Chimeric RNA/DNA oligonucleotide-based gene therapy

Li-Wen Lai, Yeong Hau H Lien

Research output: Contribution to journalArticle

8 Citations (Scopus)

Abstract

Background. Chimeric RNA/DNA oligonucleotides, emerging as a potential strategy for gene therapy, have been shown to induce site-specific correction of point mutations in several genetic disease models. Methods. Six recent studies of chimeric RNA/DNA oligonucleotide-based gene therapy in genetic disease models are reviewed. Chimeric RNA/DNA oligonucleotides, complementary to 25 to 30 residues of genomic DNA flanking the mutation site with the exception of a mismatch in the center, were delivered via different routes and delivery vehicles to target different tissues and organs. Corrections of the mutation at genotypic and phenotypic levels were assessed using various methods, including allele-specific polymerase chain reaction assay, restriction enzyme digestion, colony-lifting assays, sequencing, Northern and Western blot analyses, enzyme activity assay, immunohistochemical staining, and functional studies. Results. The gene correction frequency varied, ranging from less than 1% to more than 40%. This represented several magnitudes higher conversion rate compared with homologous recombination frequency, which is in the range of 10-5 to 10-6. The resulting phenotype changes lasted longer than one year in some studies. Conclusion. Chimeric RNA/DNA oligonucleotide-based gene therapy has the potential to develop into powerful therapeutic modality for genetic diseases. It can offer permanent expression and normal regulation of corrected genes in appropriate cells or tissues. Further efforts to elucidate the mechanisms of chimeric RNA/DNA oligonucleotide-based gene therapy are warranted in order to increase the efficacy and safety of this method.

Original languageEnglish (US)
JournalKidney International
Volume61
Issue numberSUPPL. 1
StatePublished - 2002

Fingerprint

Oligonucleotides
Genetic Therapy
Inborn Genetic Diseases
RNA
DNA
Genetic Models
Enzyme Assays
Mutation
Homologous Recombination
Point Mutation
Gene Frequency
Northern Blotting
Digestion
Complementary DNA
Western Blotting
Alleles
Staining and Labeling
Phenotype
Safety
Polymerase Chain Reaction

Keywords

  • Carbonic anhydrase II
  • Crigler-Najjar syndrome type I
  • Duchenne muscular dystrophy
  • Dystrophin
  • Fabry disease
  • Genetic disease
  • Homologous pairing
  • Mismatch repair
  • Tyrosinase
  • UDP-glucuronosyltransferase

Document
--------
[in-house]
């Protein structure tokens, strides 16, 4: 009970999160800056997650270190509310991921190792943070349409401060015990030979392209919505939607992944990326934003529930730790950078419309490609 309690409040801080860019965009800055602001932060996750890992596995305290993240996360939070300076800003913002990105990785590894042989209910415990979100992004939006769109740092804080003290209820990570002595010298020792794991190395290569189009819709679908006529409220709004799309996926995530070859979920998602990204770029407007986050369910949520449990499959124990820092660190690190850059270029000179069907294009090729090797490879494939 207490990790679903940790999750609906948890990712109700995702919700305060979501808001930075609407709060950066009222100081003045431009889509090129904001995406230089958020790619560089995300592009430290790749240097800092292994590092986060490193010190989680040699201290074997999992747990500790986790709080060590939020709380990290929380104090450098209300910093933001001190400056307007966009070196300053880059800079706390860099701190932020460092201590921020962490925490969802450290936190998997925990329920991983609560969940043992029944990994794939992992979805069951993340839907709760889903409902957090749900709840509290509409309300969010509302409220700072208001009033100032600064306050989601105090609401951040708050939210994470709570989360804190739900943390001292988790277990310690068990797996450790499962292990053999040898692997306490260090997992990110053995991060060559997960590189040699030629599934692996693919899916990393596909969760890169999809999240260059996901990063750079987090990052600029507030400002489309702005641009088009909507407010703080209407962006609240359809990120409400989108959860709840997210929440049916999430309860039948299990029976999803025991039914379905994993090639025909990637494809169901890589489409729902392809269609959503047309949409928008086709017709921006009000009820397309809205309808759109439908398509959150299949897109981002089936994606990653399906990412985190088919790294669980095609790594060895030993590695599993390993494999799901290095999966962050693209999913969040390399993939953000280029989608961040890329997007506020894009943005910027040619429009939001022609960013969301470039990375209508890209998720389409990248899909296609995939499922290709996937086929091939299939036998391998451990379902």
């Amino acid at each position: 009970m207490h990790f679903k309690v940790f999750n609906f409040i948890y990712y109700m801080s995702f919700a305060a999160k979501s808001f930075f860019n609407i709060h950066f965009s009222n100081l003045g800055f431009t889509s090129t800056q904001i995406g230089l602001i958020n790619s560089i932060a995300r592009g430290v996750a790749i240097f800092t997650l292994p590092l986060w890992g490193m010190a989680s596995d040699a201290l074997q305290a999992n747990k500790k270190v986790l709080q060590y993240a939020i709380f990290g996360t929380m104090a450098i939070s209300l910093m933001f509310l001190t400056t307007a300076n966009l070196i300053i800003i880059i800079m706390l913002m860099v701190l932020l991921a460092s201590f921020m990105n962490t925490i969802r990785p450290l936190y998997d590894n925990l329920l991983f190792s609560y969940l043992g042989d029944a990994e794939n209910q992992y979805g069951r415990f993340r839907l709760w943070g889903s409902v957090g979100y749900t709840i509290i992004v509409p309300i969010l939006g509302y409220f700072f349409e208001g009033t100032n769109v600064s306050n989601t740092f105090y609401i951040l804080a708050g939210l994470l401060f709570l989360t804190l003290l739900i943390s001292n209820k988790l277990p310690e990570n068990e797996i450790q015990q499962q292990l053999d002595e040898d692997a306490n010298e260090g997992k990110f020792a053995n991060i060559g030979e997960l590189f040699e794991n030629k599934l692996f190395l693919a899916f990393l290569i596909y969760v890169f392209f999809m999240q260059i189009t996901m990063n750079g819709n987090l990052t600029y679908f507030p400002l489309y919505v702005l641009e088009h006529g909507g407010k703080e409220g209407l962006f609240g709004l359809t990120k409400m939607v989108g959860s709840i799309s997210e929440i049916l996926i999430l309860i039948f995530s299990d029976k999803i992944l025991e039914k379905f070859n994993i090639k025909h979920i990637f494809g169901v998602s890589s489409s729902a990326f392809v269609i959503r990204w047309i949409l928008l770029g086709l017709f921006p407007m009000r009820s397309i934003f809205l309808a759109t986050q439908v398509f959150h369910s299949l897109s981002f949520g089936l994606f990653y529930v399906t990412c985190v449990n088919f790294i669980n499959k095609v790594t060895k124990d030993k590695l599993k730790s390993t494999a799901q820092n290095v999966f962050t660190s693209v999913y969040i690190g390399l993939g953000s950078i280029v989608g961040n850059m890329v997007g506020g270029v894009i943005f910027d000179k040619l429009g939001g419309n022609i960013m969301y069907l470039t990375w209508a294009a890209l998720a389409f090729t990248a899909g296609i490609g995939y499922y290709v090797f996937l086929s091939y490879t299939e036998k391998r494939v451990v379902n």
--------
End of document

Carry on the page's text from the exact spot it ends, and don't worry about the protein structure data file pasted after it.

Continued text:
ASJC Scopus subject areas

  • Nephrology

Cite this

Chimeric RNA/DNA oligonucleotide-based gene therapy. / Lai, Li-Wen; Lien, Yeong Hau H.

In: Kidney International, Vol. 61, No. SUPPL. 1, 2002.

Research output: Contribution to journalArticle

Lai, Li-Wen ; Lien, Yeong Hau H. / Chimeric RNA/DNA oligonucleotide-based gene therapy. In: Kidney International. 2002 ; Vol. 61, No. SUPPL. 1.
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AB - Background. Chimeric RNA/DNA oligonucleotides, emerging as a potential strategy for gene therapy, have been shown to induce site-specific correction of point mutations in several genetic disease models. Methods. Six recent studies of chimeric RNA/DNA oligonucleotide-based gene therapy in genetic disease models are reviewed. Chimeric RNA/DNA oligonucleotides, complementary to 25 to 30 residues of genomic DNA flanking the mutation site with the exception of a mismatch in the center, were delivered via different routes and delivery vehicles to target different tissues and organs. Corrections of the mutation at genotypic and phenotypic levels were assessed using various methods, including allele-specific polymerase chain reaction assay, restriction enzyme digestion, colony-lifting assays, sequencing, Northern and Western blot analyses, enzyme activity assay, immunohistochemical staining, and functional studies. Results. The gene correction frequency varied, ranging from less than 1% to more than 40%. This represented several magnitudes higher conversion rate compared with homologous recombination frequency, which is in the range of 10-5 to 10-6. The resulting phenotype changes lasted longer than one year in some studies. Conclusion. Chimeric RNA/DNA oligonucleotide-based gene therapy has the potential to develop into powerful therapeutic modality for genetic diseases. It can offer permanent expression and normal regulation of corrected genes in appropriate cells or tissues. Further efforts to elucidate the mechanisms of chimeric RNA/DNA oligonucleotide-based gene therapy are warranted in order to increase the efficacy and safety of this method.

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KW - Mismatch repair

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